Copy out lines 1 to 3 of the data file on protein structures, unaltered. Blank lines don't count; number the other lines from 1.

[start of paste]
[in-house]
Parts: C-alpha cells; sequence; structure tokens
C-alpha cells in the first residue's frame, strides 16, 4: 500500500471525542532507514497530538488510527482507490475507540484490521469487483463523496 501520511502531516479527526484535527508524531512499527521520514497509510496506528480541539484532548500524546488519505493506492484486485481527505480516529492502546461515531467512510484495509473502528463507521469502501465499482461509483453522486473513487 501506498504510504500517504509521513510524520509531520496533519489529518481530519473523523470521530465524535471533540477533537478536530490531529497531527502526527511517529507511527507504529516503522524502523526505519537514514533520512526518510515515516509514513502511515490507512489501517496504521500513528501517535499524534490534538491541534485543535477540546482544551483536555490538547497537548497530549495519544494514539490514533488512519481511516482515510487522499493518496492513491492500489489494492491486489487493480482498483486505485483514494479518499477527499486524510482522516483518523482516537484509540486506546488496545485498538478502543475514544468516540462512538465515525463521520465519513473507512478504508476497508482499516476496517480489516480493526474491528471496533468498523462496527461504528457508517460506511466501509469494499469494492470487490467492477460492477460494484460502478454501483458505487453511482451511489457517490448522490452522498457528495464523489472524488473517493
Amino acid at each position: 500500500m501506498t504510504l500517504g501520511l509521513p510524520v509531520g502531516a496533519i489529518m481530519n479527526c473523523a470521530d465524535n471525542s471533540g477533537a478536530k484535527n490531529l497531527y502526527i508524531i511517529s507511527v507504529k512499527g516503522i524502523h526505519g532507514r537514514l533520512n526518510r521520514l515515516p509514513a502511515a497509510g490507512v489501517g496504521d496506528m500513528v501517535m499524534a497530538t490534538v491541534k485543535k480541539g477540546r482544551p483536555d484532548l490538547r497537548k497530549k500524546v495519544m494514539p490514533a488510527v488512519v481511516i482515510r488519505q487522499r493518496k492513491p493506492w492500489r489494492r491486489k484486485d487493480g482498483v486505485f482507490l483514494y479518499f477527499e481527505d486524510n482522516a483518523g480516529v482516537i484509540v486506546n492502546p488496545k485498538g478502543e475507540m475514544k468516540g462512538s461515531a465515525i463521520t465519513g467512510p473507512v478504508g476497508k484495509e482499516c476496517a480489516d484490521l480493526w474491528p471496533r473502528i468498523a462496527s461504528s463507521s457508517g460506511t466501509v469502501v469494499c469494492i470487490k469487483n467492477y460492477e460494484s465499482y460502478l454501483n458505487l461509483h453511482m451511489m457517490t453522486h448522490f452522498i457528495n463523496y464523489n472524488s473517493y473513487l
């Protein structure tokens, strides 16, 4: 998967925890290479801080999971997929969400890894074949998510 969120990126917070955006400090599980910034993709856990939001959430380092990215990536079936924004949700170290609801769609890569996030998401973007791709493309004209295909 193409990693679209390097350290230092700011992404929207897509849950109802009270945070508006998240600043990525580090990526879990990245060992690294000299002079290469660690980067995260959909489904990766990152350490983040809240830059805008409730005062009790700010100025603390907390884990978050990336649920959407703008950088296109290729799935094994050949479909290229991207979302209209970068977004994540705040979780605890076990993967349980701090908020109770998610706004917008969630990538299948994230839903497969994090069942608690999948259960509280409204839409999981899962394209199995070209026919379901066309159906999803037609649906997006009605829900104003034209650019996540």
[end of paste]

[in-house]
Parts: C-alpha cells; sequence; structure tokens
C-alpha cells in the first residue's frame, strides 16, 4: 500500500471525542532507514497530538488510527482507490475507540484490521469487483463523496 501520511502531516479527526484535527508524531512499527521520514497509510496506528480541539484532548500524546488519505493506492484486485481527505480516529492502546461515531467512510484495509473502528463507521469502501465499482461509483453522486473513487 501506498504510504500517504509521513510524520509531520496533519489529518481530519473523523470521530465524535471533540477533537478536530490531529497531527502526527511517529507511527507504529516503522524502523526505519537514514533520512526518510515515516509514513502511515490507512489501517496504521500513528501517535499524534490534538491541534485543535477540546482544551483536555490538547497537548497530549495519544494514539490514533488512519481511516482515510487522499493518496492513491492500489489494492491486489487493480482498483486505485483514494479518499477527499486524510482522516483518523482516537484509540486506546488496545485498538478502543475514544468516540462512538465515525463521520465519513473507512478504508476497508482499516476496517480489516480493526474491528471496533468498523462496527461504528457508517460506511466501509469494499469494492470487490467492477460492477460494484460502478454501483458505487453511482451511489457517490448522490452522498457528495464523489472524488473517493